Today’s Olympics schedule includes weightlifting, with medal events in the Men’s 69kg and Women’s 63kg categories. Weightlifting has been an event at the modern Olympic Games since the beginning, but women have only been allowed to compete in the sport since 2000. Each competitor gets three attempts at each of two kinds of lifts: the snatch, and the clean and jerk. In the snatch, the lifter must lift the bar straight from the floor to overhead. The clean and jerk stops the weight at the shoulders before pressing the bar overhead.
Tommy Kono is shown above doing a snatch lift at the 1952 Olympics in Helsinki, where he won the gold medal for the United States. Kono won another gold in the 1956 games and silver in 1960. He then went on to coach the US weightlifting team in the 1976 Olympics in Montreal.
Photo: Center for Sacramento History PastPerfect-Online collection
I can’t even come up with a caption for this photograph. I think it’s pretty clear, though, that I will never be this cool.
EDIT: Apparently this photo is not from the Helsinki Olympic games but rather from a short exhibition not too long after them.
Paper here. Really cool stuff, although I’m not quite sure what to make of it.
Also, here’s some desiccation cracks found on Mars from some research done three years ago. I’ve never really heard about deep-sea sediment patterns like that, so I’m curious — how do these things form? How are they different from, say, plain old mud cracks like the ones in the 2009 study? How would you tell them apart just from using overhead photos? Is it just the size that’s important? I guess the northern hemisphere does make sense for a large ocean of some kind, but still.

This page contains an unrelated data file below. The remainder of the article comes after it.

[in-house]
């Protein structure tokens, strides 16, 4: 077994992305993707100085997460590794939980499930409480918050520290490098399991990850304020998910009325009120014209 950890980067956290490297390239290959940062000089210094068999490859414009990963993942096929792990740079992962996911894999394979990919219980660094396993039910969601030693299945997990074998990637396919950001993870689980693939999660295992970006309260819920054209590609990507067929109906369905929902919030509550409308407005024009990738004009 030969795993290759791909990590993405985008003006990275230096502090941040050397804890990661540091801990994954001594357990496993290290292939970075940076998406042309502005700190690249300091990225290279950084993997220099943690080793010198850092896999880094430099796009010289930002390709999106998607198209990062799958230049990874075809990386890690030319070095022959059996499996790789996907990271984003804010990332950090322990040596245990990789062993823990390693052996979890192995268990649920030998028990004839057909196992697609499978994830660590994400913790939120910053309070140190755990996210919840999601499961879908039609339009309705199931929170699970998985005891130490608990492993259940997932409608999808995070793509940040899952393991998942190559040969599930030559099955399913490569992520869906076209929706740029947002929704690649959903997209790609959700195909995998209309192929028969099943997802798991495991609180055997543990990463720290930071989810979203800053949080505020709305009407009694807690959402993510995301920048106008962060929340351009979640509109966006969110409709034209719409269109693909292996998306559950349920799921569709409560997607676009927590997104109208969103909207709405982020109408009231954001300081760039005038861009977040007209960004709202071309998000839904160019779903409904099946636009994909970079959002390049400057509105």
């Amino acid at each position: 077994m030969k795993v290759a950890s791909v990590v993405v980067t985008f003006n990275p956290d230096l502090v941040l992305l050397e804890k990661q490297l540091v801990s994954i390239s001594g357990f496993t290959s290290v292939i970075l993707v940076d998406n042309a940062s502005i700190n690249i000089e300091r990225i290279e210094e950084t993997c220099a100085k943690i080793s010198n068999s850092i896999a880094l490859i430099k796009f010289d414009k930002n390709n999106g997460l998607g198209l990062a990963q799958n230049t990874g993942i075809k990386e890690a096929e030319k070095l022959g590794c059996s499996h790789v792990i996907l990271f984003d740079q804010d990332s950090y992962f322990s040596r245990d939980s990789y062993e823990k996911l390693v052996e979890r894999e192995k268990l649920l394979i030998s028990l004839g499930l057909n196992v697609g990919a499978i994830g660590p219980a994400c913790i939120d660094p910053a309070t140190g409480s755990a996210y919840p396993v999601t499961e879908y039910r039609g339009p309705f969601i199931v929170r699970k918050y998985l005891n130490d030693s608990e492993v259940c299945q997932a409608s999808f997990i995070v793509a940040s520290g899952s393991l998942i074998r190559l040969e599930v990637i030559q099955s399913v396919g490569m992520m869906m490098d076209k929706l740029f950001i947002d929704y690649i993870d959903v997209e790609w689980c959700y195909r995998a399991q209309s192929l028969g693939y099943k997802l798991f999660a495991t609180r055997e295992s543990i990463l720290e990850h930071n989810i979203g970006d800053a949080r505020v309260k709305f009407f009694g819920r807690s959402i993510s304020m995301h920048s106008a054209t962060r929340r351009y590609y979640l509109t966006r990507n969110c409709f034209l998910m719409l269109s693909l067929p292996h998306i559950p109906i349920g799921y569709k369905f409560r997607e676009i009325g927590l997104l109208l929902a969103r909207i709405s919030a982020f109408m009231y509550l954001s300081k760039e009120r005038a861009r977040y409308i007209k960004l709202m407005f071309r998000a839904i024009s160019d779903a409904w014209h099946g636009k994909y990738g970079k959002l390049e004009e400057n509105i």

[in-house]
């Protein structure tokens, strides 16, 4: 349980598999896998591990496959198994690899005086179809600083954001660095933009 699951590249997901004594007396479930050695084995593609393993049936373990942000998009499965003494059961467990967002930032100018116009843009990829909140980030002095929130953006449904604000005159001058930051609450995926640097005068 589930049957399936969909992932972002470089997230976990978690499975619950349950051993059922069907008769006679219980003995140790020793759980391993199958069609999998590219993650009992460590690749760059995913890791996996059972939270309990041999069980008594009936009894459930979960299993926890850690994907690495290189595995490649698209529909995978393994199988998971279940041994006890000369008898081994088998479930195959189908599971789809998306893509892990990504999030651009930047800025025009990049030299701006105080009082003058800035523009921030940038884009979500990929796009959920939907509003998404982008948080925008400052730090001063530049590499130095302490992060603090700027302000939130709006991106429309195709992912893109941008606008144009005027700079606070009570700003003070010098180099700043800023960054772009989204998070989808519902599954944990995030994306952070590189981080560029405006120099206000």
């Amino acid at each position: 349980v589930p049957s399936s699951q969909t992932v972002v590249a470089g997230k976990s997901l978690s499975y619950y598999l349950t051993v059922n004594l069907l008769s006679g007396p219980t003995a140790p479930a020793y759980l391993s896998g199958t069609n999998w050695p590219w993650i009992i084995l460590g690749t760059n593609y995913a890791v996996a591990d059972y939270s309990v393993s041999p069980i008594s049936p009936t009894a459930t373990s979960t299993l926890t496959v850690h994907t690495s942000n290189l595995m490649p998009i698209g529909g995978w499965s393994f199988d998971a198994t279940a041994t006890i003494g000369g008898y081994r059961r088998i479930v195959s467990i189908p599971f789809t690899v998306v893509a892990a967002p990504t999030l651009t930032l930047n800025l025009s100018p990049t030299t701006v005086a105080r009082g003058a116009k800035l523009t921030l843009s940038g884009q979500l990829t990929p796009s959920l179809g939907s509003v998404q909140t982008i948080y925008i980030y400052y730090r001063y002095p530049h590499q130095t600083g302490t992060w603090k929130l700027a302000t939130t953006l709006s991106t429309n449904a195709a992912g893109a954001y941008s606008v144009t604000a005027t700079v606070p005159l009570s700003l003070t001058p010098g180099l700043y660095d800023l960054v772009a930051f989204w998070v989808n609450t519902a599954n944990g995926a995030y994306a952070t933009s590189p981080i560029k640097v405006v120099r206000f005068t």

Once I’m done this course I think it’s time to hit the geology and planetary science books again, because holy shit am I rusty on this stuff.
Wang Mingjuan trying out for the Chinese women’s Olympic weightlifting team at the national sports training center in Beijing. At 48kg (105 lbs), Mingjuan qualified for the team and is competing the London Olympics.
China has developed some of the toughest women weightlifters in the world. TIME contract photographer James Nachtwey documented China’s team as they prepared for the 2012 Olympic games in London.
I don’t know what she’s doing with it, but it appears that there’s 200kg on that bar (assuming it’s the men’s bar and not the women’s), and I can only assume that to do anything with 200kg you pretty much have to be a boss.
Above is a song that makes BTN push presses not suck. Therefore, it is a good song.
Things I did today:
- unfucked my snatch a bit more. My pulling strength is absurdly disproportionate to how much I actually snatch, so it’s nice to see that number go up from abysmal to slightly more acceptable. Things unfucked: changing my grip (like everything I do, it’s TOO DAMN WIDE. Bringing it in helped), changing my foot position ( narrow, heels close to wide and splayed out like an asshole), trying to fix my donkey-kicking problem. I just want to clean and jerk and squat forever; is that really so wrong?
- squatted 95kgx5 and was told I’ve easily got a 115-120kg single in me; followed that up by 95kgx4, 95kgx3, and 80kgx8. Good feels. This is the last time I’ll have a belt for a while, so I’m really not sure what to do with myself now. ALAS.
- shared my platform with snide assholes who couldn’t count plates
- BTN push presses should only be done with a bar with no center knurling (ie the women’s bar) unless you really enjoy scraping all the skin off the back of your neck in one fell swoop
- cutting blows but what else do you do when you’re too poor to buy food GOODBYE GAINS
A geological oddity - Lake Retba, or as the French call it, Lac Rose.
Not really geological so much as biological. Lake Retba is hypersaline, which makes it a perfect place for Dunaliella salina, a salt-loving (halophilic) microalgae to live, which is what gives it that pink colour. (Dunaliella is also often used in dietary supplements and cosmetics.)